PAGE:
The Alaska Bar Association says that U.S. Sen. Ted Stevens' plea to keep his law license is based on a faulty reading of the rules and a mischaracterization of the seriousness of his conviction for lying on his Senate disclosure forms. The bar, in a pleading filed this week, urged the Alaska Supreme Court to reject Stevens' arguments that he wasn't really convicted and that his crime was not a crime under Alaska law. The association said that even as an "inactive" member of the bar, Stevens is a danger to the public and an embarrassment to the legal profession.
The state bar initially sought a suspension of Stevens' license shortly after his conviction Oct. 27. Stevens opposed the suspension in a pleading to the supreme court, which regulates attorneys in Alaska. His license has already been suspended in two other jurisdictions, California and Washington, D.C.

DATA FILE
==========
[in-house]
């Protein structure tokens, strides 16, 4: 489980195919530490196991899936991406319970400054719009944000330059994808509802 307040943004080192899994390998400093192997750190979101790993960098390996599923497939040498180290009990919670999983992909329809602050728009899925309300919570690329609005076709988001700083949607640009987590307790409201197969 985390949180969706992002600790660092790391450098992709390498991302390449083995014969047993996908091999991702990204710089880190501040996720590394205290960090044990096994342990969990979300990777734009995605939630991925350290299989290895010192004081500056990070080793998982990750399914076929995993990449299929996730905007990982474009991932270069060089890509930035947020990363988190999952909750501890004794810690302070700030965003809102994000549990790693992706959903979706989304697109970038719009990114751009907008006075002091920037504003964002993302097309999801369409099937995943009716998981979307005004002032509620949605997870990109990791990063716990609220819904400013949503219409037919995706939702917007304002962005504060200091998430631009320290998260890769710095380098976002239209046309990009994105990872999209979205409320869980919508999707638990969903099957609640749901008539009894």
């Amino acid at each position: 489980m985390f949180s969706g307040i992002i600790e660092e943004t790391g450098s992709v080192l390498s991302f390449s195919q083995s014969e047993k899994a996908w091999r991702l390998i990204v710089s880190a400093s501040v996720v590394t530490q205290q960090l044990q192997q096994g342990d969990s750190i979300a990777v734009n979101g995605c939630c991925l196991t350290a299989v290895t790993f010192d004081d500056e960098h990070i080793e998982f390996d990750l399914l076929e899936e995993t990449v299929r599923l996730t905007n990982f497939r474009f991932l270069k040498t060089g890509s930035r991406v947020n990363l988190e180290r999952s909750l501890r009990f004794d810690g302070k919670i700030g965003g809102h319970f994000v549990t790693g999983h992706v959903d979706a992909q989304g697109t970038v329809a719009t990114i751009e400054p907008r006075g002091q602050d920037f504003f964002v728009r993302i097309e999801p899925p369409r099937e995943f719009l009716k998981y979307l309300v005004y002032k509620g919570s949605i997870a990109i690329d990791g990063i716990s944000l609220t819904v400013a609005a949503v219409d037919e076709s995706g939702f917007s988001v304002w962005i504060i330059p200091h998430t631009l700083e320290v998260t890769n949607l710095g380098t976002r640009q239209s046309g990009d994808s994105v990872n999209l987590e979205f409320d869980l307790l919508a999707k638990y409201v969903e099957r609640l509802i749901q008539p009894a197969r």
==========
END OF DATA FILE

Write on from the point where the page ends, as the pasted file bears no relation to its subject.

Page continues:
"The public is entitled to the assurance that a member who commits a felony or a serious crime will be identified as a suspended member of the Bar Association pending final disposition of any appeal of the conviction and the disciplinary proceedings based on that conviction," the association said. "By a jury verdict finding him guilty of seven federal felonies, (Stevens) breached the responsibilities of his public office and his professional responsibility to the public, the legal system and the legal profession in Alaska."